New airport tarmac delay rules to be introduced by Canadian Transportation Agency

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WATCH ABOVE: Canada's transportation regulator is beginning cross-country forums to get input from air travellers. As Sean O'Shea reports, the Canadian Transportation Agency will be writing new rules that will affect airlines. (June 2018) – Jun 13, 2018

Canada’s transportation regulator will create new rules to address delays faced by air travelers stuck in an airplane on the ground for three hours or less.

In a direction issued by Minister of Transport Marc Garneau, the Canadian Transportation Agency must create regulations “respecting the treatment for passengers during tarmac delays under three hours, regardless of whether the delays are within or outside the air carrier’s control.”

The direction was registered in the Canada Gazette on April 26.

READ MORE: Canada’s air transportation regulator begins public consultations on new rules

The initiative follows the release in December 2018 of the government’s proposed Air Passengers Regulations, commonly referred to as the air passenger bill of rights.

The regulations allowed airlines to keep passengers on board an aircraft for more than three hours before deplaning, even though the Senate recommended that the upper limit be no more than 90 minutes.

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Air Passenger Rights, a non-profit advocacy group for air traveler rights based in Halifax, strongly criticized the proposed rules as “fundamentally flawed.”

More than 8,000 Canadians sent emails to the federal government in response to a call for public input.

READ MORE: What should be in new air passenger bill of rights? Government launching consultations

The organization’s founder and coordinator Gabor Lukacs said he welcomes the directive, following what he called a public protest.

“The minister’s decision is a step in the right direction,” said Lukacs.

“We are pleased that the transport minister has recognized that Canadians should not be kept on the tarmac for three hours or more. This is what we and the Senate have been saying all along.”

Tarmac delays are nothing new for airline passengers in Canada.

In April, the Canadian Transportation Agency fined Sunwing $694,500 for a series of issues ranging from tarmac delays to baggage problems that affected more than 16,000 passengers.

READ MORE: Sunwing investigated for delays, cancellations that left passengers stranded for hours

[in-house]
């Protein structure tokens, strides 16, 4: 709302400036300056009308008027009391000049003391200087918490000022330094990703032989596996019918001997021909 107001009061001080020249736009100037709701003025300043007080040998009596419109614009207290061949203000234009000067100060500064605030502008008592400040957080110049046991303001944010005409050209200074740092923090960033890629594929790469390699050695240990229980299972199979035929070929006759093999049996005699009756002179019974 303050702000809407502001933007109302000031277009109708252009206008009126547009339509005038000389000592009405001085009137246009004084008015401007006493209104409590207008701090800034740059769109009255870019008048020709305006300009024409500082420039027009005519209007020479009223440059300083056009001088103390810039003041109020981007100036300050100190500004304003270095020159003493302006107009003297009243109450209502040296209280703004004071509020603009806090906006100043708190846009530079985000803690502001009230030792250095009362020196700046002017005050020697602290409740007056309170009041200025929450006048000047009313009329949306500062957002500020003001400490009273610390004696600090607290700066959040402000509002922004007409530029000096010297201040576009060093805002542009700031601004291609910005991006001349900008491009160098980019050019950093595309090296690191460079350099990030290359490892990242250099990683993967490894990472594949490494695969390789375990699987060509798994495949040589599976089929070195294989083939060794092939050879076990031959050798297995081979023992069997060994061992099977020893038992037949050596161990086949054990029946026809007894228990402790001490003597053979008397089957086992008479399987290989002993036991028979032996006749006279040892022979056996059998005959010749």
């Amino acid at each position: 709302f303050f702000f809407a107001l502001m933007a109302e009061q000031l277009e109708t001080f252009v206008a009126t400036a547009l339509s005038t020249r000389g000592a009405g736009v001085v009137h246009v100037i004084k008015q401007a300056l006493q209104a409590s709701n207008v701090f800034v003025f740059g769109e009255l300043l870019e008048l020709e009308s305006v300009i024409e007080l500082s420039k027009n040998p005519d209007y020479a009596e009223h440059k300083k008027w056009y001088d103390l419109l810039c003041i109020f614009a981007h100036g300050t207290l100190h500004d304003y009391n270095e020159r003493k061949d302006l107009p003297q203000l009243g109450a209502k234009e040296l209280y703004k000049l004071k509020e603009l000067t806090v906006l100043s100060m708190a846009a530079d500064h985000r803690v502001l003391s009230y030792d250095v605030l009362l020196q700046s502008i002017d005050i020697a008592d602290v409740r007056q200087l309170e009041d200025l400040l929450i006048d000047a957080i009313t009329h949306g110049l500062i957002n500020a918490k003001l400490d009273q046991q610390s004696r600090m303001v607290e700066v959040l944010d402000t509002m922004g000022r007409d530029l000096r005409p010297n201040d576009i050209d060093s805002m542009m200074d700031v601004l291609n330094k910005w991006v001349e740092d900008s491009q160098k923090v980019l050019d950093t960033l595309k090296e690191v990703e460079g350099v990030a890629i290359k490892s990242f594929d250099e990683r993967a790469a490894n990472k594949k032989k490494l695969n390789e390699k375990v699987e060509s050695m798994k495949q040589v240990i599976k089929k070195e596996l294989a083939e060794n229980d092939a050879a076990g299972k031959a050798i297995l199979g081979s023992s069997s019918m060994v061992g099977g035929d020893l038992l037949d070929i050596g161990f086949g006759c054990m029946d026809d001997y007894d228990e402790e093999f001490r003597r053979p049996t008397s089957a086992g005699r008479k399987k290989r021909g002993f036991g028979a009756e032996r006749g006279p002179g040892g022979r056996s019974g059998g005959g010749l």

In its decision, the CTA also ordered the airline to compensate passengers for out-of-pocket expenses incurred because of delays between April 14 and April 18, 2018 at Pearson International Airport.

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The regulator fined Air Transat $295,000 for delays on two flights in July 2017.

Two Air Transat flights bound for Montreal were rerouted to Ottawa due to severe weather. Passengers were kept on the aircraft for up to six hours before they were allowed to leave.

According to Air Transat, one of the two aircraft ran out of fuel during the delay before losing power and caused the air conditioning system to shut down. At least one passenger called 911 during the ordeal.

READ MORE: Air Transat got heads up on Canadian airline regulator’s decision: court document

As part of complying with the CTA’s decision, Air Transat agreed to compensate affected passengers $500 each. The airline was also ordered to amend its tariff agreement requiring passengers to disembark after a delay of four hours, unless there are safety, security, or air traffic control issues that prevent doing so.

The new directive orders the CTA to spell out an airline’s responsibilities and a passenger’s rights if the plane is delayed.

“The Canadian Transportation Agency must make a regulation respecting a carrier’s obligations towards passengers in the case of tarmac delays of three hours or less, including the obligation to provide timely information and assistance to passengers as well as the minimum standards of treatment of passengers.”

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Global News contacted Transport Canada to find out how airline passengers would be affected by the new direction.

“In the case of a tarmac delay that is less than three hours, passengers will be provided with access to working lavatories, proper ventilation and cooling or heating, the ability to communicate with people outside the aircraft if feasible, and food and drink in reasonable quantities,” said Annie Joannette, a Transport Canada spokesperson.

–With files from Alvin Yu

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